While taking the necessary precautions can reduce the possibility of flooding, water damage can also sometimes be unavoidable. If an owner finds his or her business has experienced water damage, there are a number of immediate actions that can be taken to help mitigate the extensiveness of the damage and any associated costs.

Before re-entering a property to evaluate the damage, check closely for any structural damage to the building, including cracks in the foundation, loose electrical wires and broken windows and doors. If electricity or gas lines were not turned off prior to the storm, do not enter the building until they have been closely inspected by a professional. Additionally, a professional should be contacted to determine if electricity and gas lines that were turned off before the storm are also now safe to turn back on.

When water damage has occurred, it’s important to take immediate action. The longer a property is wet, the greater risk there is for permanent damage. To properly restore a restaurant or retail store after water damage occurs, business owners should take the following actions:

1. Contact a professional restoration company to arrange for a site inspection and damage assessment. Following this assessment, contact your insurance company to file a claim.

2. Freeze any important wet books and vital documents and pack in a sealed container. While this process will help slow down any damage, a professional should also be contacted to restore these documents fully.

3. Hire a professional to conduct any necessary structural drying. This is a scientific process that requires professional water damage training and the use of specialized instruments such as water extraction units, dehumidifiers, air movers and moisture readers. Property restoration professionals are highly trained in the science of drying and always use industry standards for professional water damage restoration.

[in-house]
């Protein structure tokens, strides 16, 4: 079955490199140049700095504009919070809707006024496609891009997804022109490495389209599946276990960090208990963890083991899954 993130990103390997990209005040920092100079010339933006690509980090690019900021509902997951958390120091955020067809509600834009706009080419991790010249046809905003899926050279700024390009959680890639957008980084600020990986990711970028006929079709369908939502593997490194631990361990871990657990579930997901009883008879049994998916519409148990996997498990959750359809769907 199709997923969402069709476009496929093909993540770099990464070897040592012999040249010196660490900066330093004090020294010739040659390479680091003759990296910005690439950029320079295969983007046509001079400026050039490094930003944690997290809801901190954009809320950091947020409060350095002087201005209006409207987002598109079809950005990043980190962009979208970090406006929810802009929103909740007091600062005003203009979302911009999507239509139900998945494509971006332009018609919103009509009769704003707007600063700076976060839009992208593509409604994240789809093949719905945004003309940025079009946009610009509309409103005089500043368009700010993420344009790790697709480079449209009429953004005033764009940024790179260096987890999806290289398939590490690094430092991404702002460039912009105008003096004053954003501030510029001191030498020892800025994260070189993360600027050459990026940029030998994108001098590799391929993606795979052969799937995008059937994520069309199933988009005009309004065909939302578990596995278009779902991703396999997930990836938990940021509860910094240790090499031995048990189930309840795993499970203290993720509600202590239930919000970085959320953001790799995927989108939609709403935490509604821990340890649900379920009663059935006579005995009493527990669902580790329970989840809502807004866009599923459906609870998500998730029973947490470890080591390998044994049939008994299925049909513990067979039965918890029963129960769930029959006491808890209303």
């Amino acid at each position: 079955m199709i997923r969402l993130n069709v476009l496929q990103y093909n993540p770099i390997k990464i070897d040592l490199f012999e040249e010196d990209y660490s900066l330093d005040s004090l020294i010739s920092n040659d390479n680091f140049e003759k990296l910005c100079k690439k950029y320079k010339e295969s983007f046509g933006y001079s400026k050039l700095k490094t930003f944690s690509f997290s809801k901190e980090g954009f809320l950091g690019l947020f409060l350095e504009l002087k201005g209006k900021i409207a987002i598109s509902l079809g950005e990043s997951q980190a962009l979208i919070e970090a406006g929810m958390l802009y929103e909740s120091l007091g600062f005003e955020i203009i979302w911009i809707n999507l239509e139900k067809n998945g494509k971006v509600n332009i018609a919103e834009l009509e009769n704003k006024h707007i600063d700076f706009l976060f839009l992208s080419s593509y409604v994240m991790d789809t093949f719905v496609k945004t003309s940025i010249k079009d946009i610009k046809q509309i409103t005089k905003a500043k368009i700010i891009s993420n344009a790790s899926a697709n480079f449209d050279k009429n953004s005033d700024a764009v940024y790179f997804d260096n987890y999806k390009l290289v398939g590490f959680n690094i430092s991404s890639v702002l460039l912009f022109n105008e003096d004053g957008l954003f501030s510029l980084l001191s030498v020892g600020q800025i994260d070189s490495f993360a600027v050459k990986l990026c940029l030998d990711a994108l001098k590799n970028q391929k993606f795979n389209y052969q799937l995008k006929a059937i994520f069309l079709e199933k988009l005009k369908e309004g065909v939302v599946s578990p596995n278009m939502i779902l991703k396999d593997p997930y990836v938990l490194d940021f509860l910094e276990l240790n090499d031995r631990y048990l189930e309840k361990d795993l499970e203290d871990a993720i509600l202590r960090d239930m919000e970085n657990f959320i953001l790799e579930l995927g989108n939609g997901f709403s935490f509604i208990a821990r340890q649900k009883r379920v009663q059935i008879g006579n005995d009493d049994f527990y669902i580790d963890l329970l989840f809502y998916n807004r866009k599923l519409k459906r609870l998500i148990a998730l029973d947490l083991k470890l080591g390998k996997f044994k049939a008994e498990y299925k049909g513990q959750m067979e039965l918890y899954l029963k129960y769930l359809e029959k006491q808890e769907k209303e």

4. Beware of false claims from restoration companies that promise to dry buildings in 3 days. While this quick turnaround may seem ideal, it is not realistically feasible to properly remove standing water, measure moisture damage, dry buildings, disinfect, destroy mold, neutralize odors and conserve machinery, electrical appliances, equipment, furniture, files and documents in this short amount of time. Most restoration and remediation companies will work directly with the insurance company to streamline the process, but water damage cannot be undone in one weekend’s time.

Experiencing water damage can be overwhelming, but after a flood occurs, it is important to promptly deal with any water damage, as it can cause major business interruptions, financial burdens or even health risks if not properly addressed.

Because flood waters are grossly contaminated and can contain pathogenic, toxigenic or other harmful agents, it is important for restaurant owners and retailers to let a professional handle this recovery process. With the proper preparation and professional mediation, a business can return to normal business operations quickly and efficiently.

— Rusty Amarante, CR is the director of operations at BELFOR (https://www.belfor.com/en/us). With over 36 years of experience in the restoration industry, Amarante leads the national team responsible for catastrophe response for BELFOR North America. He previously served as president of the Restoration Industry Association (RIA) and as vice chair to the IICRC S500 and water damage standards guide. Email [email protected].